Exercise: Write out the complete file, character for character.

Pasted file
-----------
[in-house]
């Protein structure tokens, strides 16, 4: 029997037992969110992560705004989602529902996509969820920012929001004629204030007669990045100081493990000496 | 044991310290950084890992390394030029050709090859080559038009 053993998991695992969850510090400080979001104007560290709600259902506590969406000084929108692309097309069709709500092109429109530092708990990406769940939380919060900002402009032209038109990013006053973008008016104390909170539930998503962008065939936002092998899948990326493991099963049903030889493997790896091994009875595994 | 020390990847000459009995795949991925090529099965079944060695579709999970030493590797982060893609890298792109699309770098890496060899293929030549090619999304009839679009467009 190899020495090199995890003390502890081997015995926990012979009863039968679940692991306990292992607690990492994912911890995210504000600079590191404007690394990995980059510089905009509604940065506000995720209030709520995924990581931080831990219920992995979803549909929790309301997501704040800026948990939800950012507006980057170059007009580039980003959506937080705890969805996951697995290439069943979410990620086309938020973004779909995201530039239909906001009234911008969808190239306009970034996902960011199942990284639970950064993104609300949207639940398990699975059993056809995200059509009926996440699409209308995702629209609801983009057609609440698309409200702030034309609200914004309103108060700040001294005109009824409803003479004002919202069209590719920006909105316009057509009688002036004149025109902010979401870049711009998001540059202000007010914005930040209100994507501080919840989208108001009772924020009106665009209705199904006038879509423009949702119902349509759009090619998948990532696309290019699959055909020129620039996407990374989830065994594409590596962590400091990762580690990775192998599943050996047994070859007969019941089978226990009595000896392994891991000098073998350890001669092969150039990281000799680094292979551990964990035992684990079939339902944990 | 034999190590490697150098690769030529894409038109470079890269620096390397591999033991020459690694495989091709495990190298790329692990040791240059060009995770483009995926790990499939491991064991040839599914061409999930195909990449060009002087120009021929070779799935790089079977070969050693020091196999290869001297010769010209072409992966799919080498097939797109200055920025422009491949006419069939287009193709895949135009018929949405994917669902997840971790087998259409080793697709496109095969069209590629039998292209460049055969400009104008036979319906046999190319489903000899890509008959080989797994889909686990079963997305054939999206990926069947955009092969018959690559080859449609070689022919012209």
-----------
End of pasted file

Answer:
[in-house]
């Protein structure tokens, strides 16, 4: 029997037992969110992560705004989602529902996509969820920012929001004629204030007669990045100081493990000496 | 044991310290950084890992390394030029050709090859080559038009 053993998991695992969850510090400080979001104007560290709600259902506590969406000084929108692309097309069709709500092109429109530092708990990406769940939380919060900002402009032209038109990013006053973008008016104390909170539930998503962008065939936002092998899948990326493991099963049903030889493997790896091994009875595994 | 020390990847000459009995795949991925090529099965079944060695579709999970030493590797982060893609890298792109699309770098890496060899293929030549090619999304009839679009467009 190899020495090199995890003390502890081997015995926990012979009863039968679940692991306990292992607690990492994912911890995210504000600079590191404007690394990995980059510089905009509604940065506000995720209030709520995924990581931080831990219920992995979803549909929790309301997501704040800026948990939800950012507006980057170059007009580039980003959506937080705890969805996951697995290439069943979410990620086309938020973004779909995201530039239909906001009234911008969808190239306009970034996902960011199942990284639970950064993104609300949207639940398990699975059993056809995200059509009926996440699409209308995702629209609801983009057609609440698309409200702030034309609200914004309103108060700040001294005109009824409803003479004002919202069209590719920006909105316009057509009688002036004149025109902010979401870049711009998001540059202000007010914005930040209100994507501080919840989208108001009772924020009106665009209705199904006038879509423009949702119902349509759009090619998948990532696309290019699959055909020129620039996407990374989830065994594409590596962590400091990762580690990775192998599943050996047994070859007969019941089978226990009595000896392994891991000098073998350890001669092969150039990281000799680094292979551990964990035992684990079939339902944990 | 034999190590490697150098690769030529894409038109470079890269620096390397591999033991020459690694495989091709495990190298790329692990040791240059060009995770483009995926790990499939491991064991040839599914061409999930195909990449060009002087120009021929070779799935790089079977070969050693020091196999290869001297010769010209072409992966799919080498097939797109200055920025422009491949006419069939287009193709895949135009018929949405994917669902997840971790087998259409080793697709496109095969069209590629039998292209460049055969400009104008036979319906046999190319489903000899890509008959080989797994889909686990079963997305054939999206990926069947955009092969018959690559080859449609070689022919012209």